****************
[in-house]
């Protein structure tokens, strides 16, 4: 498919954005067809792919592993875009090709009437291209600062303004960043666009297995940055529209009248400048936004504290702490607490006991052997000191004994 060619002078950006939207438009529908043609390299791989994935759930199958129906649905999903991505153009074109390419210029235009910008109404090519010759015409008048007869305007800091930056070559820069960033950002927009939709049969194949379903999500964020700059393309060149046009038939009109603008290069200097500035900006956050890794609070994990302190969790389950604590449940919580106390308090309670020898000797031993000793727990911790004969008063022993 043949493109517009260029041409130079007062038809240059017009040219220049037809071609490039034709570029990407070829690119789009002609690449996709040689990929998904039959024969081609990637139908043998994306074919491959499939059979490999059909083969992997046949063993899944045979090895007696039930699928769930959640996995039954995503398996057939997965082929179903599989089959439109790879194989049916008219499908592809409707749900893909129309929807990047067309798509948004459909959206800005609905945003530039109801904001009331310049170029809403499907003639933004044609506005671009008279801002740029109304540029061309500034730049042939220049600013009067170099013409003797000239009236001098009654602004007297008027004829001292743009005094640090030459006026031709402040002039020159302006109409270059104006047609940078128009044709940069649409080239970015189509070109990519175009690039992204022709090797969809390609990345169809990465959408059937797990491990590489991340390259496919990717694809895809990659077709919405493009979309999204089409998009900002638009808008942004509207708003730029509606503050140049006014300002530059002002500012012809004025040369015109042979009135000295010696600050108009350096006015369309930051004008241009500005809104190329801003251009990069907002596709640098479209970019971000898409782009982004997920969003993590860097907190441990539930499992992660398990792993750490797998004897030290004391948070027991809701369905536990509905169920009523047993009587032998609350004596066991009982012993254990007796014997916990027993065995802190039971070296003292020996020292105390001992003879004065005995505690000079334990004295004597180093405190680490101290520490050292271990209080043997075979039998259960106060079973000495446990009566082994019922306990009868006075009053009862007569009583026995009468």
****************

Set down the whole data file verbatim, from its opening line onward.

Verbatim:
[in-house]
């Protein structure tokens, strides 16, 4: 498919954005067809792919592993875009090709009437291209600062303004960043666009297995940055529209009248400048936004504290702490607490006991052997000191004994 060619002078950006939207438009529908043609390299791989994935759930199958129906649905999903991505153009074109390419210029235009910008109404090519010759015409008048007869305007800091930056070559820069960033950002927009939709049969194949379903999500964020700059393309060149046009038939009109603008290069200097500035900006956050890794609070994990302190969790389950604590449940919580106390308090309670020898000797031993000793727990911790004969008063022993 043949493109517009260029041409130079007062038809240059017009040219220049037809071609490039034709570029990407070829690119789009002609690449996709040689990929998904039959024969081609990637139908043998994306074919491959499939059979490999059909083969992997046949063993899944045979090895007696039930699928769930959640996995039954995503398996057939997965082929179903599989089959439109790879194989049916008219499908592809409707749900893909129309929807990047067309798509948004459909959206800005609905945003530039109801904001009331310049170029809403499907003639933004044609506005671009008279801002740029109304540029061309500034730049042939220049600013009067170099013409003797000239009236001098009654602004007297008027004829001292743009005094640090030459006026031709402040002039020159302006109409270059104006047609940078128009044709940069649409080239970015189509070109990519175009690039992204022709090797969809390609990345169809990465959408059937797990491990590489991340390259496919990717694809895809990659077709919405493009979309999204089409998009900002638009808008942004509207708003730029509606503050140049006014300002530059002002500012012809004025040369015109042979009135000295010696600050108009350096006015369309930051004008241009500005809104190329801003251009990069907002596709640098479209970019971000898409782009982004997920969003993590860097907190441990539930499992992660398990792993750490797998004897030290004391948070027991809701369905536990509905169920009523047993009587032998609350004596066991009982012993254990007796014997916990027993065995802190039971070296003292020996020292105390001992003879004065005995505690000079334990004295004597180093405190680490101290520490050292271990209080043997075979039998259960106060079973000495446990009566082994019922306990009868006075009053009862007569009583026995009468």